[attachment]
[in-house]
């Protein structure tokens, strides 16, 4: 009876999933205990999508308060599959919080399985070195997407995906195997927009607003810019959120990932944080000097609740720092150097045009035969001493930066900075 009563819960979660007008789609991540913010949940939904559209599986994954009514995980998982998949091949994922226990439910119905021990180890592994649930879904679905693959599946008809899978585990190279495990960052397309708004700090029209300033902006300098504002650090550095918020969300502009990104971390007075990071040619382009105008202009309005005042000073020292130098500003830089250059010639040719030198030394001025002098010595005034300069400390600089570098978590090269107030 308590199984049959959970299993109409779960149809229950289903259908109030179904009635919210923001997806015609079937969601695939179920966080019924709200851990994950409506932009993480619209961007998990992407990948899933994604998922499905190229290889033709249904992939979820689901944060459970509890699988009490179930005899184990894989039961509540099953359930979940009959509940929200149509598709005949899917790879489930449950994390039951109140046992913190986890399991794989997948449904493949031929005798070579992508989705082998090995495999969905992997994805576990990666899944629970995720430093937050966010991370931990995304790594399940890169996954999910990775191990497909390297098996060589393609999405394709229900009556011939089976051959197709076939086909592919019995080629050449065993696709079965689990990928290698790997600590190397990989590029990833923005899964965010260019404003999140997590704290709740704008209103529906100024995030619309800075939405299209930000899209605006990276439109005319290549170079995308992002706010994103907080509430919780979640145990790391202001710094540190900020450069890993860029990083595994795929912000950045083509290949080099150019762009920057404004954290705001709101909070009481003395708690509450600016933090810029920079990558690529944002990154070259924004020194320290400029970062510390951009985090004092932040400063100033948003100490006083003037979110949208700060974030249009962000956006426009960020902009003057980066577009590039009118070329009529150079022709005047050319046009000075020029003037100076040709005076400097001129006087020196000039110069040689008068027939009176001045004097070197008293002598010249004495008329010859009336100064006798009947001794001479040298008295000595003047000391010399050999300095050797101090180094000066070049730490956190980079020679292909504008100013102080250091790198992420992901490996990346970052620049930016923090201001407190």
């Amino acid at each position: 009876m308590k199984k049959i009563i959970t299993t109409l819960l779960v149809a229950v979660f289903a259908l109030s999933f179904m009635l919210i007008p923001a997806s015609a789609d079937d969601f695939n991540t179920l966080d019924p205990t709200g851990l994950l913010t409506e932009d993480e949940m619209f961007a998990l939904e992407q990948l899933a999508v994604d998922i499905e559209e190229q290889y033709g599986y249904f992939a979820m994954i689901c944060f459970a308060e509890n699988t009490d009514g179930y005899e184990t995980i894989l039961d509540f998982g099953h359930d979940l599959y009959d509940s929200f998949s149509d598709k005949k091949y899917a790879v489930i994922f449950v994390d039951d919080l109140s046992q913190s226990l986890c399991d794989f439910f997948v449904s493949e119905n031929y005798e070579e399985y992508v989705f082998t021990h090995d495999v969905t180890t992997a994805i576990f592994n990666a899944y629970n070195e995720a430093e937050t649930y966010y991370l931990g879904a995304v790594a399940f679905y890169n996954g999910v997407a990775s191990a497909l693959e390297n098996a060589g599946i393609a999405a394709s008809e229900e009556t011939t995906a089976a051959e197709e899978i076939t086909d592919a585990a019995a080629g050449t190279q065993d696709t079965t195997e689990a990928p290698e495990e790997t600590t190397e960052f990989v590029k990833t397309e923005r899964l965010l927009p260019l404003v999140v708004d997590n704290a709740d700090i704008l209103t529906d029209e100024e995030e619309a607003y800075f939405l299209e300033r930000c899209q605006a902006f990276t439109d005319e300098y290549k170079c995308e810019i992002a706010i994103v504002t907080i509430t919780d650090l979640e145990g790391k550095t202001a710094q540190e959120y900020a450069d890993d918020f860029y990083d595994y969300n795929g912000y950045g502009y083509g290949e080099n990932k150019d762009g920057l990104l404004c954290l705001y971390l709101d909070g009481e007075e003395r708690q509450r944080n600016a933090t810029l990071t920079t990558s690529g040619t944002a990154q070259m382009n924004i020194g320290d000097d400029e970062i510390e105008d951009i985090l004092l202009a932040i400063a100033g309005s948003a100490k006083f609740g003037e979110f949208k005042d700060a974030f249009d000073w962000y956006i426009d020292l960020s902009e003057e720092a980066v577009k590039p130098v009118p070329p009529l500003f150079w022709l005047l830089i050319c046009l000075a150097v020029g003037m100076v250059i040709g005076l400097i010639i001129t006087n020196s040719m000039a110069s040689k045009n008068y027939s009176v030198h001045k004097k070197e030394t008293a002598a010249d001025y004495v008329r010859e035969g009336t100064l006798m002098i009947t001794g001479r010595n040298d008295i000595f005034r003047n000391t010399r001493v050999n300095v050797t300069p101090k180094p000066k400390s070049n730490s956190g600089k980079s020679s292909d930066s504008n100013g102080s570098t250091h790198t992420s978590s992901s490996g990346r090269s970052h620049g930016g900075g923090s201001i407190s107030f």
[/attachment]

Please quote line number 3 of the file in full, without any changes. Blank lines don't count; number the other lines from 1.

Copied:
């Amino acid at each position: 009876m308590k199984k049959i009563i959970t299993t109409l819960l779960v149809a229950v979660f289903a259908l109030s999933f179904m009635l919210i007008p923001a997806s015609a789609d079937d969601f695939n991540t179920l966080d019924p205990t709200g851990l994950l913010t409506e932009d993480e949940m619209f961007a998990l939904e992407q990948l899933a999508v994604d998922i499905e559209e190229q290889y033709g599986y249904f992939a979820m994954i689901c944060f459970a308060e509890n699988t009490d009514g179930y005899e184990t995980i894989l039961d509540f998982g099953h359930d979940l599959y009959d509940s929200f998949s149509d598709k005949k091949y899917a790879v489930i994922f449950v994390d039951d919080l109140s046992q913190s226990l986890c399991d794989f439910f997948v449904s493949e119905n031929y005798e070579e399985y992508v989705f082998t021990h090995d495999v969905t180890t992997a994805i576990f592994n990666a899944y629970n070195e995720a430093e937050t649930y966010y991370l931990g879904a995304v790594a399940f679905y890169n996954g999910v997407a990775s191990a497909l693959e390297n098996a060589g599946i393609a999405a394709s008809e229900e009556t011939t995906a089976a051959e197709e899978i076939t086909d592919a585990a019995a080629g050449t190279q065993d696709t079965t195997e689990a990928p290698e495990e790997t600590t190397e960052f990989v590029k990833t397309e923005r899964l965010l927009p260019l404003v999140v708004d997590n704290a709740d700090i704008l209103t529906d029209e100024e995030e619309a607003y800075f939405l299209e300033r930000c899209q605006a902006f990276t439109d005319e300098y290549k170079c995308e810019i992002a706010i994103v504002t907080i509430t919780d650090l979640e145990g790391k550095t202001a710094q540190e959120y900020a450069d890993d918020f860029y990083d595994y969300n795929g912000y950045g502009y083509g290949e080099n990932k150019d762009g920057l990104l404004c954290l705001y971390l709101d909070g009481e007075e003395r708690q509450r944080n600016a933090t810029l990071t920079t990558s690529g040619t944002a990154q070259m382009n924004i020194g320290d000097d400029e970062i510390e105008d951009i985090l004092l202009a932040i400063a100033g309005s948003a100490k006083f609740g003037e979110f949208k005042d700060a974030f249009d000073w962000y956006i426009d020292l960020s902009e003057e720092a980066v577009k590039p130098v009118p070329p009529l500003f150079w022709l005047l830089i050319c046009l000075a150097v020029g003037m100076v250059i040709g005076l400097i010639i001129t006087n020196s040719m000039a110069s040689k045009n008068y027939s009176v030198h001045k004097k070197e030394t008293a002598a010249d001025y004495v008329r010859e035969g009336t100064l006798m002098i009947t001794g001479r010595n040298d008295i000595f005034r003047n000391t010399r001493v050999n300095v050797t300069p101090k180094p000066k400390s070049n730490s956190g600089k980079s020679s292909d930066s504008n100013g102080s570098t250091h790198t992420s978590s992901s490996g990346r090269s970052h620049g930016g900075g923090s201001i407190s107030f």